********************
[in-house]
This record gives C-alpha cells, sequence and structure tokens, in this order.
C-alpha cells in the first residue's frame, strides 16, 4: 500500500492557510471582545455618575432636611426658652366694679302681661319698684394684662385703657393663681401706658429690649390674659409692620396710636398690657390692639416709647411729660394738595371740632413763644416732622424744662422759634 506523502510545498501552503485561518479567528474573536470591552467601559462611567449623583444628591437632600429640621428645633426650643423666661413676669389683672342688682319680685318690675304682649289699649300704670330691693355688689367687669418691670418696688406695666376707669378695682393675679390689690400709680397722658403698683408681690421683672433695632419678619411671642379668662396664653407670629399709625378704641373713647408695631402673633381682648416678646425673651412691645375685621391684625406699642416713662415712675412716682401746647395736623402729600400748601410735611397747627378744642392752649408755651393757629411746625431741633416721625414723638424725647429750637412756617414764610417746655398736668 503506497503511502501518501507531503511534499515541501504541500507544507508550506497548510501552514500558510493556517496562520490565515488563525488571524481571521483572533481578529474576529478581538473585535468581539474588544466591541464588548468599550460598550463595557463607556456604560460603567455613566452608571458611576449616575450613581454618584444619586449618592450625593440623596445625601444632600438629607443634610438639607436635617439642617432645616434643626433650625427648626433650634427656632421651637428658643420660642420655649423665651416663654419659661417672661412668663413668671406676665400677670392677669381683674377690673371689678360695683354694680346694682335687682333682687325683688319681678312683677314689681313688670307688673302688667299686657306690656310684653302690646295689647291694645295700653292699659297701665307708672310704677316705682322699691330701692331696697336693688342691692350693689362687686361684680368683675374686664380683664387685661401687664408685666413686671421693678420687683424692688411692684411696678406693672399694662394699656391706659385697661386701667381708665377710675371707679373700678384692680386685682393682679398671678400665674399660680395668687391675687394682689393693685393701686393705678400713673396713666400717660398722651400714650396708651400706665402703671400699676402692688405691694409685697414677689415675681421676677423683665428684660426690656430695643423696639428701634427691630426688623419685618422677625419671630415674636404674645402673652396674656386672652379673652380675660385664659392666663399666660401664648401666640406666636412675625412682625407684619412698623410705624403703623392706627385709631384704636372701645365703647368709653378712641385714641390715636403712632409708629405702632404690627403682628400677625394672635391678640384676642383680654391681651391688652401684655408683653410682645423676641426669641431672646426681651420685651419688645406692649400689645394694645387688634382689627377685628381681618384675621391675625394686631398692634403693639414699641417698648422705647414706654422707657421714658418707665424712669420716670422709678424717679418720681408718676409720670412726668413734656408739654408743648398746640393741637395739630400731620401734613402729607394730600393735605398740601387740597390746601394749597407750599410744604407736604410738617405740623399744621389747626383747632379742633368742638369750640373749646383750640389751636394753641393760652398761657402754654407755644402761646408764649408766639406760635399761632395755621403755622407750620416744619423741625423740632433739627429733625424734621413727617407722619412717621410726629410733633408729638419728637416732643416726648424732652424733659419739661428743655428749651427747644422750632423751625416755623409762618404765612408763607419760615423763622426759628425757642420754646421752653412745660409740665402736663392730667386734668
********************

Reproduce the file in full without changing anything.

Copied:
[in-house]
This record gives C-alpha cells, sequence and structure tokens, in this order.
C-alpha cells in the first residue's frame, strides 16, 4: 500500500492557510471582545455618575432636611426658652366694679302681661319698684394684662385703657393663681401706658429690649390674659409692620396710636398690657390692639416709647411729660394738595371740632413763644416732622424744662422759634 506523502510545498501552503485561518479567528474573536470591552467601559462611567449623583444628591437632600429640621428645633426650643423666661413676669389683672342688682319680685318690675304682649289699649300704670330691693355688689367687669418691670418696688406695666376707669378695682393675679390689690400709680397722658403698683408681690421683672433695632419678619411671642379668662396664653407670629399709625378704641373713647408695631402673633381682648416678646425673651412691645375685621391684625406699642416713662415712675412716682401746647395736623402729600400748601410735611397747627378744642392752649408755651393757629411746625431741633416721625414723638424725647429750637412756617414764610417746655398736668 503506497503511502501518501507531503511534499515541501504541500507544507508550506497548510501552514500558510493556517496562520490565515488563525488571524481571521483572533481578529474576529478581538473585535468581539474588544466591541464588548468599550460598550463595557463607556456604560460603567455613566452608571458611576449616575450613581454618584444619586449618592450625593440623596445625601444632600438629607443634610438639607436635617439642617432645616434643626433650625427648626433650634427656632421651637428658643420660642420655649423665651416663654419659661417672661412668663413668671406676665400677670392677669381683674377690673371689678360695683354694680346694682335687682333682687325683688319681678312683677314689681313688670307688673302688667299686657306690656310684653302690646295689647291694645295700653292699659297701665307708672310704677316705682322699691330701692331696697336693688342691692350693689362687686361684680368683675374686664380683664387685661401687664408685666413686671421693678420687683424692688411692684411696678406693672399694662394699656391706659385697661386701667381708665377710675371707679373700678384692680386685682393682679398671678400665674399660680395668687391675687394682689393693685393701686393705678400713673396713666400717660398722651400714650396708651400706665402703671400699676402692688405691694409685697414677689415675681421676677423683665428684660426690656430695643423696639428701634427691630426688623419685618422677625419671630415674636404674645402673652396674656386672652379673652380675660385664659392666663399666660401664648401666640406666636412675625412682625407684619412698623410705624403703623392706627385709631384704636372701645365703647368709653378712641385714641390715636403712632409708629405702632404690627403682628400677625394672635391678640384676642383680654391681651391688652401684655408683653410682645423676641426669641431672646426681651420685651419688645406692649400689645394694645387688634382689627377685628381681618384675621391675625394686631398692634403693639414699641417698648422705647414706654422707657421714658418707665424712669420716670422709678424717679418720681408718676409720670412726668413734656408739654408743648398746640393741637395739630400731620401734613402729607394730600393735605398740601387740597390746601394749597407750599410744604407736604410738617405740623399744621389747626383747632379742633368742638369750640373749646383750640389751636394753641393760652398761657402754654407755644402761646408764649408766639406760635399761632395755621403755622407750620416744619423741625423740632433739627429733625424734621413727617407722619412717621410726629410733633408729638419728637416732643416726648424732652424733659419739661428743655428749651427747644422750632423751625416755623409762618404765612408763607419760615423763622426759628425757642420754646421752653412745660409740665402736663392730667386734668